NEW YORK: More than a dozen investors are calling on Nike to pay garment workers in Cambodia and Thailand that a labour rights group said lost wages after COVID-19 factory shutdowns, according to a Sep 7 letter to Nike’s CEO John Donahoe seen by Reuters.
The investors want Nike to provide US$2.2 million in allegedly unpaid wages to more than 4,000 workers at two suppliers in Cambodia and Thailand. Reuters could not independently verify the allegations.
The investor request could add more pressure to sportswear giant Nike, which is set to hold its annual shareholder meeting on Tuesday (Sep 12). Nike already faces growing scrutiny of its supply chain, including investigations by Canadian and US government agencies.
The Nike investors want evidence that Nike is “future-proofing” its manufacturing ahead of a slew of European Union regulations aimed at the fashion industry, said Kees Gootjes, business and human rights advisor for ABN AMRO who signed the letter on behalf of the Dutch bank.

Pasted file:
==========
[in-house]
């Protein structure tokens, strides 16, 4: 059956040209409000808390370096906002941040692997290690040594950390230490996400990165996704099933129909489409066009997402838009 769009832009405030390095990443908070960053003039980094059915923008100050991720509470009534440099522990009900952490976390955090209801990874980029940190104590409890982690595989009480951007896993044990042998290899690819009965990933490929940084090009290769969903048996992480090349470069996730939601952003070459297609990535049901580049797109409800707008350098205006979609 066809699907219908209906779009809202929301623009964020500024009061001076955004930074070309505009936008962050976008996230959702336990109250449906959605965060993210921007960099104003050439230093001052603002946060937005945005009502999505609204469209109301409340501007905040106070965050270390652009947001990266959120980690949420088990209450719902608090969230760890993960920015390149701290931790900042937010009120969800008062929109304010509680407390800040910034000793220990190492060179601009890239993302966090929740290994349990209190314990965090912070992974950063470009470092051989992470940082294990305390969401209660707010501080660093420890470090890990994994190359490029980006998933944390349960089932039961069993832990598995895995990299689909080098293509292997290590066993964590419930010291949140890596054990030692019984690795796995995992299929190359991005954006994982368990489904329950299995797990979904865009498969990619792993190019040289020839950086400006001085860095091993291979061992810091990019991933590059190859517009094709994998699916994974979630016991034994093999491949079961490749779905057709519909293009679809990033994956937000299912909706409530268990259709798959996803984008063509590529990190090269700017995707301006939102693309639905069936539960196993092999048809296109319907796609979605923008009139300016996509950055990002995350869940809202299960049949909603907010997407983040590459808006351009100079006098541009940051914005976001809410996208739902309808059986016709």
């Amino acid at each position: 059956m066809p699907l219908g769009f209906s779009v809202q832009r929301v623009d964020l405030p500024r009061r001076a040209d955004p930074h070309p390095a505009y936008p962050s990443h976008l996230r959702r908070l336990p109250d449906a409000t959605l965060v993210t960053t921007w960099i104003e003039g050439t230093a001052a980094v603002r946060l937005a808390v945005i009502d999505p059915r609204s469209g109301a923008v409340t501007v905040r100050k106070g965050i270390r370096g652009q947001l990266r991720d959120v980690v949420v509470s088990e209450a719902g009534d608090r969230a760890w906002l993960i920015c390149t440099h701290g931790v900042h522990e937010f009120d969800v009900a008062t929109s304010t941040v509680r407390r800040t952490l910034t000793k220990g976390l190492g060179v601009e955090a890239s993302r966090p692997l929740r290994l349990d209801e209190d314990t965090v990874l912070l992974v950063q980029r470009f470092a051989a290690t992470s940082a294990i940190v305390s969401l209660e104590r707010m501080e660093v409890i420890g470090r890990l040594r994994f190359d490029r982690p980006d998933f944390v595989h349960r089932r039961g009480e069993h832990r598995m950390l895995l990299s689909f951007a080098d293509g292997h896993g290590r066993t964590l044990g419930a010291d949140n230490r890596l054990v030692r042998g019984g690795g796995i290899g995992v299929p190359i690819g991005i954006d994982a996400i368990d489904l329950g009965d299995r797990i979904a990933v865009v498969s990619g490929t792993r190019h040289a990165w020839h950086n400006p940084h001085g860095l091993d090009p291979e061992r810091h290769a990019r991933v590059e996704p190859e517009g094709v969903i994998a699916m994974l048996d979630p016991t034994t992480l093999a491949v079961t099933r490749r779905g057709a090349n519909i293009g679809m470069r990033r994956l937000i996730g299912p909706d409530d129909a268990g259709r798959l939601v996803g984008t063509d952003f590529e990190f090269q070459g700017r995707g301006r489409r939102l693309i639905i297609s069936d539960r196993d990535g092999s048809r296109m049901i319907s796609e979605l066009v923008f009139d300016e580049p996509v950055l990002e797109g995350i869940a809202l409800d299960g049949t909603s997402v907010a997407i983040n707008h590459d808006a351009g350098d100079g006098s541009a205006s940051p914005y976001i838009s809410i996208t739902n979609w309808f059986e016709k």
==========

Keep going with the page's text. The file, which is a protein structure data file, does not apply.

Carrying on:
Nike denied the allegations in a statement to Reuters. The company said it has not sourced products from the Cambodian factory since 2006 and that it also found “no evidence” that it owed workers in Thailand back pay.
Neither factory could be immediately reached for comment.
The investors, including Dutch bank Triodos and pension fund PGGM, cite a June report by the Washington, DC-based nonprofit Workers Rights Consortium (WRC) alleging that Cambodian factory Violet Apparel dismissed 1,284 workers in June 2020 with less than a week’s notice and without paying full benefits, including damages for being dismissed without cause.
Before the factory’s closure in July 2020, Violet Apparel was owned by global textile manufacturer and Nike supplier Ramatex, according to WRC. WRC alleges that Violet Apparel made clothing for Nike as a subcontractor until 2020, citing what it said was testimony from factory workers and photographs taken inside the factory.
Nike said it found “no evidence to support the claims” that Violet Apparel made Nike items after 2006.
Another Nike supplier, Hong Seng Knitting in Thailand, has refused to provide roughly US$800,000 in furlough pay to more than 3,000 mostly Burmese migrant workers who were temporarily suspended during a pandemic-related work slowdown in 2020, according to the WRC’s June report.
Nike said all employees at Hong Seng Knitting were “compensated in accordance with local law and Nike’s Code of Conduct”, citing “an independent third-party investigation and legal review”.
In March, activist shareholder platform Tulipshare filed a proposal calling for more information from Nike on how it tracks risks of forced labour and wage theft in its supply chain.